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An Ode to Denis Gurianov

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Once labeled a “bust” by most Stars fans, Gurianov has evolved into one of the Stars’ best forwards.

Dallas Stars v Calgary Flames - Game Six Photo by Andy Devlin/NHLI via Getty Images

Five years ago at the 2015 NHL Entry Draft, many Dallas Stars fans were rather upset when the team passed up on players such as Mathew Barzal and Kyle Connor in favor of Russian winger Denis Gurianov. Many viewed Gurianov as being a much greater risk while having a similar ceiling.

Fast forward three years, and most Stars fans were ready to throw the “bust” label on Gurianov. While Barzal and Connor had just finished 1st and 4th respectively in the Calder Trophy voting for best NHL rookie, Gurianov was a healthy scratch in the Calder Cup Playoffs in the AHL. The 12th overall pick was just the latest example of the Stars’ first round drafting failures.

But that offseason, something clicked for the Stars’ prospect. The following season, Gurianov was one of the Texas Stars’ best players, posting 48 points in 57 games. He earned a few call-ups to the NHL as well, and while his 4 points in 21 games weren’t too terribly impressive, his play was enough to re-inspire hope in fans that he could become a Top 6 forward.

Whereas many buckle under the pressure of high expectations paired with poor results, Gurianov didn’t falter. He continued striving for excellence, which has culminated in a rookie NHL season in which he led Dallas in goals scored and, of course, his four-goal demolition of the Calgary Flames last night.

Just four days after Joe Pavelski became the first player in franchise history to score a hat trick in the postseason, Gurianov one-upped him with his fourth goal of the game. He’s now in a five-way tie along with Pavelski for most goals scored in this postseason (6). Perhaps more importantly, he flipped the script on what was once a 3-0 game in favor of Calgary and turned it into a 7-3 elimination win.

Of course, Gurianov didn’t do it all himself. In fact, despite his team-leading five-point performance, he wasn’t even the best player of the game — that distinction belongs to Miro Heiskanen, who started the comeback with his goal and then assisted three of the next four. But Stars fans have come to expect such performances from Heiskanen. Not so much from Gurianov and his 12 minutes of 5-on-5 ice time.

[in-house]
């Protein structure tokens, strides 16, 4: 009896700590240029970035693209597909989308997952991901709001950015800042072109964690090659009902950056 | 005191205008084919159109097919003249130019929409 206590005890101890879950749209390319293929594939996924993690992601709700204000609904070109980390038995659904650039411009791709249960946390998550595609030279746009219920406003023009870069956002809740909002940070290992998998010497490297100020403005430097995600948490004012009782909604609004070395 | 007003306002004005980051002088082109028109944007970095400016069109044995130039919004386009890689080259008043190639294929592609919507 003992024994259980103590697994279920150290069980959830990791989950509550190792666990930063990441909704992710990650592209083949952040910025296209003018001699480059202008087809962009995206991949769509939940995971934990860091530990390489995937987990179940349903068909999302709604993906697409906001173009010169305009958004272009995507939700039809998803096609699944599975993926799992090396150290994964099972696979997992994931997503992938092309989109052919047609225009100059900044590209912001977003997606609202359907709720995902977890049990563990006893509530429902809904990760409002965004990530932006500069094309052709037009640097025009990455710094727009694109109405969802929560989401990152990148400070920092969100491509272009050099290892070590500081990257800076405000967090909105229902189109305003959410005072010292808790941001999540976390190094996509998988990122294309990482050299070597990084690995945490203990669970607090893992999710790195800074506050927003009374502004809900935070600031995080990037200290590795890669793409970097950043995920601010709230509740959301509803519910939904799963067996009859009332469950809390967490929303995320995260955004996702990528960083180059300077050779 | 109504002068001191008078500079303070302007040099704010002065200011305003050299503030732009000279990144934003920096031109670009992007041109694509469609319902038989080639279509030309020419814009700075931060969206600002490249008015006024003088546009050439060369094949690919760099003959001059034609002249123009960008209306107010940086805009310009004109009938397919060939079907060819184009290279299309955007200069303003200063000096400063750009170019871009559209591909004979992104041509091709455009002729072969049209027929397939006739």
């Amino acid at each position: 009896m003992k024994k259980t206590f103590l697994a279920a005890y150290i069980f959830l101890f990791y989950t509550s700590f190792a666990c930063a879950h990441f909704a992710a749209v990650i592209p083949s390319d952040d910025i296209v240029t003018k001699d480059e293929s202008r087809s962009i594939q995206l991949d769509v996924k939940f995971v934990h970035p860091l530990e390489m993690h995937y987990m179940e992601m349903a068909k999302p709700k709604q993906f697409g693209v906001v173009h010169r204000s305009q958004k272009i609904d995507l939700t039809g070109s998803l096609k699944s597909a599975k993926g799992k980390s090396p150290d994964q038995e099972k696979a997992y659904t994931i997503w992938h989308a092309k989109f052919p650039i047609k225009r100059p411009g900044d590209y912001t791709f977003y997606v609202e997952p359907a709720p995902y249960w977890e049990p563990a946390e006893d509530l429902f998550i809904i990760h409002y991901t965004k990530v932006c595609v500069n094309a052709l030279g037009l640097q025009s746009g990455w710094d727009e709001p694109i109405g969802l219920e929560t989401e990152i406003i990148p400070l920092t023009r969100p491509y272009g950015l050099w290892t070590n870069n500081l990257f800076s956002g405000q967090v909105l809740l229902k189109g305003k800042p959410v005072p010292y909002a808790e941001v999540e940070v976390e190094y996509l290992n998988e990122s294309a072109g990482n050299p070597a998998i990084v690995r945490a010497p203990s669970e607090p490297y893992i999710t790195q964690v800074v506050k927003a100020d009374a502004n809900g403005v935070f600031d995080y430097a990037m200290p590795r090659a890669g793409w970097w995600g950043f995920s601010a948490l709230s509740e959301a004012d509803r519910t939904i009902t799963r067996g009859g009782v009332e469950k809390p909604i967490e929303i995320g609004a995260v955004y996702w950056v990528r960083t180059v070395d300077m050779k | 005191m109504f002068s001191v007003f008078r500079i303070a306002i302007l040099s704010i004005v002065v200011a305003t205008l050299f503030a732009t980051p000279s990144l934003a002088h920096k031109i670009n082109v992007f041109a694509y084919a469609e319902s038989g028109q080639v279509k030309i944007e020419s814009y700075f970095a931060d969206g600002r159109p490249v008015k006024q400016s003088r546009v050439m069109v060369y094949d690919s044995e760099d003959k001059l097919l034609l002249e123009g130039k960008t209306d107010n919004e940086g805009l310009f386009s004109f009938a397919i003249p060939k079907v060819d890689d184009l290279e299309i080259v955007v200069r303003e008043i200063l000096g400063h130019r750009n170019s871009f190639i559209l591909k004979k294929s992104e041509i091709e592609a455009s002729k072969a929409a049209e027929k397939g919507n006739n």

Ahh yes, that’s always the issue when it comes to Gurianov, isn’t it? Despite dominating the Flames, Gurianov played only 12:12 at even strength, ahead of only Corey Perry and Roope Hintz. Even linemate Joel Kiviranta, who was playing in the first “real” NHL playoff game of his career, saw more 5-on-5 time than Gurianov.

On one hand, it’s impressive that Gurianov was able to do so much in such little time. On the other, it’s just the latest example of the Stars underplaying one of their best offensive players, even when he’s having a career night. An issue, mind you, that’s not unique to Rick Bowness.

In fact, I’d wager that last night’s performance has little to no impact on his usage against the Colorado Avalanche in Round 2. Right or wrong, Gurianov’s style of play has been associated with high risk in what is an otherwise risk-aversive system. Against a team like the Avalanche, who know a thing or two about scoring touchdowns, that risk is seemingly amplified, with each turnover becoming a potential goal going the other way.

There is some validity in that concern, and it’s why I’m not going to suggest that Gurianov needs to suddenly become the Stars’ leader in ice time among forwards. But if this series against Calgary has taught us anything, it’s that Dallas needs to be able to put the puck into the net — they gave up 17 goals in six games, with two of their wins requiring them to score five goals and the third (last night) needing four.

Then you must consider that the Flames were missing Matthew Tkachuk for most of the series, and that even with him they are not a high scoring team like Colorado. Odds are, Dallas will have to score even more if they want to advance to the Conference Finals, and arguably the best way to do that would be to place trust in Gurianov and give him the ice time he deserves.

Will that happen? I’m not sure. But one thing is for certain — after five years, the Stars’ rookie is finally showing why the team thought so highly of him in that 2015 draft. Perhaps Barzal and Connor end up being the better players in the long run, but Gurianov has no doubt shown that he can be one of Dallas’ top forwards for years to come.

All he needed was a little time.